It’s dangerous when I’m left to my own devices. I come up with crazy ideas, and then expect Trevor to carry them through (he really is the most understanding husband). I help as much as my DIY abilities would allow, but Trevor is a much handier person than me. This kitchen banquette is his best project in our house to date!
Over Christmas break, it started with just repainting the kitchen, deep cleaning the space and sorting the pantry. Then it ballooned to all of that plus adding banquette seating the corner. The table that we had never really worked with the space and was either too small or too cumbersome (when the leaves were all out). Also, the banquette would give us some much needed storage. So I got to planning.
I really wanted the kitchen to be this really neutral space with a few pops of color. I love the coolness of the gray walls and seating, mixed with the rustic farmhouse table.
I’ll include some of the details of what colors I used and items I bought, but leave a comment down below if you want Trevor to do a full tutorial (hint, hint) so you can learn how to recreate the actual carpentry project on your own. I have another pillow or two to add, and I have a few more finishing touches to add (I want to do an arrangement of our Instagram photos on the blank wall), but for the most part its done.
Read on for the details and more before and after photos!
(Note: this blog post originally appeared on My Daily Bubble. You can check it out here along with other great parenting, cooking and healthy living tips!)
Sometimes I not very good at using up things in my kitchen, and avocados go way past their prime. I hate to waste them since they are quite pricey so I came up with a quick hair conditioning treatment to use it instead.
Here’s how you do it. Mix:
- 1/2 very ripe avocado
- 2 tbsp. coconut oil, melted
- 1 tbsp. honey
All together in a bowl. I let it sit for about 5 minutes or so to let the coconut oil start stiffening up again. Once its ready (it’ll be a thinner consistency, but still easily applied to your hair), work from the ends into the roots and apply the entire mixture to your head. If you have shorter hair, you may not need the whole thing to really cover your hair.
Let it sit on your hair for a good 30 to 60 minutes. I usually do a facemask at the same time or go read a book for a little bit to help pass the time.
Once you feel like your hair has had a good chance to soak in all the wonderfulness from the mask, jump in the shower and start to lather up your hair with shampoo. DON’T get your hair wet first. If you shampoo first then rinse with water, it’ll help to rinse out the mask easier. I usually shampoo this out twice to make sure that its thoroughly rinsed out. I’ll then condition like normal.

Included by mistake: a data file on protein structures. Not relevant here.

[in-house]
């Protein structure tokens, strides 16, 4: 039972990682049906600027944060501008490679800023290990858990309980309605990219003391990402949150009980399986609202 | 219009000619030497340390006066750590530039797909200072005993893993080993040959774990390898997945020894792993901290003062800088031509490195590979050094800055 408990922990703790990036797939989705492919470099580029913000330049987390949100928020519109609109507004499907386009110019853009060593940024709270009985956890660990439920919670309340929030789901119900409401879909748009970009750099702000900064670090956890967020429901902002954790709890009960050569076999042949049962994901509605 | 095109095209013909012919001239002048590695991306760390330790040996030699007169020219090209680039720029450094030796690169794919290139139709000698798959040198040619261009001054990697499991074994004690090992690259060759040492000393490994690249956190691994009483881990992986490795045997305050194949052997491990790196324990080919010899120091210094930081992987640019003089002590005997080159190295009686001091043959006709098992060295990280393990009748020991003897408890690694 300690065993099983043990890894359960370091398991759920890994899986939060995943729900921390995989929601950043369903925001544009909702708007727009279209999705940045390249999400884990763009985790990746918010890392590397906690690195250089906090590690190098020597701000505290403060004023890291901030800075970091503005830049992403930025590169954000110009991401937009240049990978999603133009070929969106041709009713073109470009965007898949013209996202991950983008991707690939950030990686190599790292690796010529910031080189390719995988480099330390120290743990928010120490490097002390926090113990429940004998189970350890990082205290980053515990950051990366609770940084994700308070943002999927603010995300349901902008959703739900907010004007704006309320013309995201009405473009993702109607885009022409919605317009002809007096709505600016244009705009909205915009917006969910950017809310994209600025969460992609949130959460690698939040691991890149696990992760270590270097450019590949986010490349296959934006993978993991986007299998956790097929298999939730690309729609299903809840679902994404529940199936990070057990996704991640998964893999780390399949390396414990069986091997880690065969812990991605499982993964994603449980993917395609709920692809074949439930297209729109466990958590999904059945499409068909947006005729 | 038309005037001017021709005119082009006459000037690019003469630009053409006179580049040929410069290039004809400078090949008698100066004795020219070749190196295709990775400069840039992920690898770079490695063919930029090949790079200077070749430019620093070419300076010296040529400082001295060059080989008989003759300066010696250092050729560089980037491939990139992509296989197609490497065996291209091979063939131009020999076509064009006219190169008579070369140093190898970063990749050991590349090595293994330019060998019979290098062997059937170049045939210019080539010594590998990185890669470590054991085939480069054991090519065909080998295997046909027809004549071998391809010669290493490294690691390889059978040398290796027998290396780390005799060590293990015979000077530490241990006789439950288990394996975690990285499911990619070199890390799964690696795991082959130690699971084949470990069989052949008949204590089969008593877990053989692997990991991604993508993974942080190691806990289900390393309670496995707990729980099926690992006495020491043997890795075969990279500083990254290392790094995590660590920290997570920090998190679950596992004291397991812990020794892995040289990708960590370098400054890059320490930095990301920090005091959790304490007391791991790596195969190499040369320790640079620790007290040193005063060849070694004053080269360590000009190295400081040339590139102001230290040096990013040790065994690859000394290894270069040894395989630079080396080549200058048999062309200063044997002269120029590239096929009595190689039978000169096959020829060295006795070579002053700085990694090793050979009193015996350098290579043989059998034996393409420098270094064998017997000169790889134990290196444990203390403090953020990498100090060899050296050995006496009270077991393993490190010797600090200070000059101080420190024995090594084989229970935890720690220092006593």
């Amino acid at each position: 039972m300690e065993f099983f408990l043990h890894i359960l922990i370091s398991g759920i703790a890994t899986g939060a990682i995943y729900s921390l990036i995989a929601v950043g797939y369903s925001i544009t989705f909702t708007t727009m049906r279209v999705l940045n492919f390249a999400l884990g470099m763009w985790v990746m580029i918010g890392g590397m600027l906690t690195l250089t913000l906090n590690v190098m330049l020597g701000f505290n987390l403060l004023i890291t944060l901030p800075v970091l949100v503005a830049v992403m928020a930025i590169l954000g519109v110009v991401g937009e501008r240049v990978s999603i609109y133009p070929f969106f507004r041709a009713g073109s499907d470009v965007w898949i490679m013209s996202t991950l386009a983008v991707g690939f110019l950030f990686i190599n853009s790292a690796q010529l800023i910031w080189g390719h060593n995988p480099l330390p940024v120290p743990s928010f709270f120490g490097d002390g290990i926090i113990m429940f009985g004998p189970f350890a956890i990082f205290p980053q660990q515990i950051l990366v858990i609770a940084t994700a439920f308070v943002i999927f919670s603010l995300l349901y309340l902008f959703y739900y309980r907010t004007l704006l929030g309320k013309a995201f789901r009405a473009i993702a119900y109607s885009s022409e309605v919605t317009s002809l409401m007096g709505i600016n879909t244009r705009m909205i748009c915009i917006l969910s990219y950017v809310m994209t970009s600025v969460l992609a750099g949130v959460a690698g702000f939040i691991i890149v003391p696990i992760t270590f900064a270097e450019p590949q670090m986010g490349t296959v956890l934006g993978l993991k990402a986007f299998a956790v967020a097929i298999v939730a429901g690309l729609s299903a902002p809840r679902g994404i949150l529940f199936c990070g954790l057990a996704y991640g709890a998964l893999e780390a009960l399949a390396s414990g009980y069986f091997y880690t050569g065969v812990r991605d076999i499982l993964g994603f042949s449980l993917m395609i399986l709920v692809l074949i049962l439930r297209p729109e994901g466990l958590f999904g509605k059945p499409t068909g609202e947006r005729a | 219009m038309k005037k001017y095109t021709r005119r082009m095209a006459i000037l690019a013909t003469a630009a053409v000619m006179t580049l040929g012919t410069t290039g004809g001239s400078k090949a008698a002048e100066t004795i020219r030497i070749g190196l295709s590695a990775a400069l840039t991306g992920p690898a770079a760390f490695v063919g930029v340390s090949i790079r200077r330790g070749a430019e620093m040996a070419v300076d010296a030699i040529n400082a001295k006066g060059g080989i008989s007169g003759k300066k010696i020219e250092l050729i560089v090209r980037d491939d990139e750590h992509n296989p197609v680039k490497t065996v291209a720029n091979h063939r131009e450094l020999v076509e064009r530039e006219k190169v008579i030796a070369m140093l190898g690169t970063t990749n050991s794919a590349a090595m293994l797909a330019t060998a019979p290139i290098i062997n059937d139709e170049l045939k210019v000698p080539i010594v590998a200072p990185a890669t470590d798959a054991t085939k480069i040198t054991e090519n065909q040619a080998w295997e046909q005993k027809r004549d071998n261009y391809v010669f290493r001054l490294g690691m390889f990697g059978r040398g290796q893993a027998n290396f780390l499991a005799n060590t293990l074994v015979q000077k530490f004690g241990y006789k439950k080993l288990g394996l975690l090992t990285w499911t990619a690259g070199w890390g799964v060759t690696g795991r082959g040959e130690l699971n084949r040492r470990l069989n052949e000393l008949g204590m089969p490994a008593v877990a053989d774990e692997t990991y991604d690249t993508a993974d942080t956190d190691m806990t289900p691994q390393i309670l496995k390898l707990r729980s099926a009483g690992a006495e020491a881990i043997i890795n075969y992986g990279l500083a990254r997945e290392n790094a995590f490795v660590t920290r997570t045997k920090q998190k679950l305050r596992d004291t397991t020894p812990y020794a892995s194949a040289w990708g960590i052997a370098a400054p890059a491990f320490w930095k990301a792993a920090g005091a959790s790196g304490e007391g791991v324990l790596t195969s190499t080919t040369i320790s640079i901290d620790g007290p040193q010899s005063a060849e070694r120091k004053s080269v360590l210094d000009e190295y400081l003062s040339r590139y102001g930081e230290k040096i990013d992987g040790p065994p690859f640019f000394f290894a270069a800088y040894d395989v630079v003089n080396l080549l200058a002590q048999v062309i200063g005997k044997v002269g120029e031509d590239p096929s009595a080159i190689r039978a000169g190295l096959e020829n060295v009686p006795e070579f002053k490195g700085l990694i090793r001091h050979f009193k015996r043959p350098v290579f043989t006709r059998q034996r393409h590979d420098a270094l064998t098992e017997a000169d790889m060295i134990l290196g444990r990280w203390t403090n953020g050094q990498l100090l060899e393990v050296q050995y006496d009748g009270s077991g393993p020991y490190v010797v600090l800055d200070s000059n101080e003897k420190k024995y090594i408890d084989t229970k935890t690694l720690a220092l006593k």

This mask will leave your hair super manageable, shiny and soft – all things that are really hard to find in the winter! Note – get your avocado as ripe as possible so you make a super smooth paste (with no chunks!). Its going to make quite a mess in your shower, and the chunks will make it even harder to clean up.
I posted a picture on my Facebook page the other day, saying last night’s roasted chicken was today’s chicken soup. Even if you don’t want to make stock the day after you’ve roasted a chicken, just throw it in your freezer when you have some spare time. There was a time where I was hoarding carcasses in our freezer until I had some time to cook it all down. That’s kind of gross, I guess.
So here are some of the basics of making your own chicken stock (also the same for making turkey stock, but beef is a whole other ball game):
- Drop your carcass (which has had the majority of the meat picked off) into a large pot. I use my pasta pot because it has the nice colander insert which makes straining later on a cinch.
- Add your aromatics (for last weekend’s batch, I used onions, celery, peppercorns, a head of garlic, fresh parsley and some salt). You want to stay away from vegetables that will really break apart (so no potatoes, broccoli, etc.) and no strongly-flavored herbs (no basil or rosemary). I’ve also used dill before and that’s been great.
- Fill the pot to the top with water and leave a little room for it to boil. Bring it up to a roaring boil, and cover and dial it back to a good simmer (that’s about a 4 on my stove). Simmer for a couple of hours until the liquid is a rich, brown color. Pull out all the chicken bones, vegetables and herbs and set aside to cool.
- Now you can do two things: put the whole pot in your fridge for the next day. After its cooled, the stock will have a light layer of fat on top. Skim that all off them divvy the broth into a bunch of freezer-friendly dishes. OR you can do what I did, which is just turn it immediately into chicken soup (which I’ll explain tomorrow!)
Check out my blog post on My Daily Bubble on how to make your own vanilla extract. It makes a great holiday gift and is super simple. All you need is a jar, some vanilla beans and vodka.
Also, check out my video that breaks down the process. For the purposes of this video: I used a pint Mason jar, 5 vanilla beans (order then online they’re way cheaper!) and enough vodka to fill up the jar.
Also, don’t forget to check out My Daily Bubble for great tips on parenthood, crafting, cooking and life in general!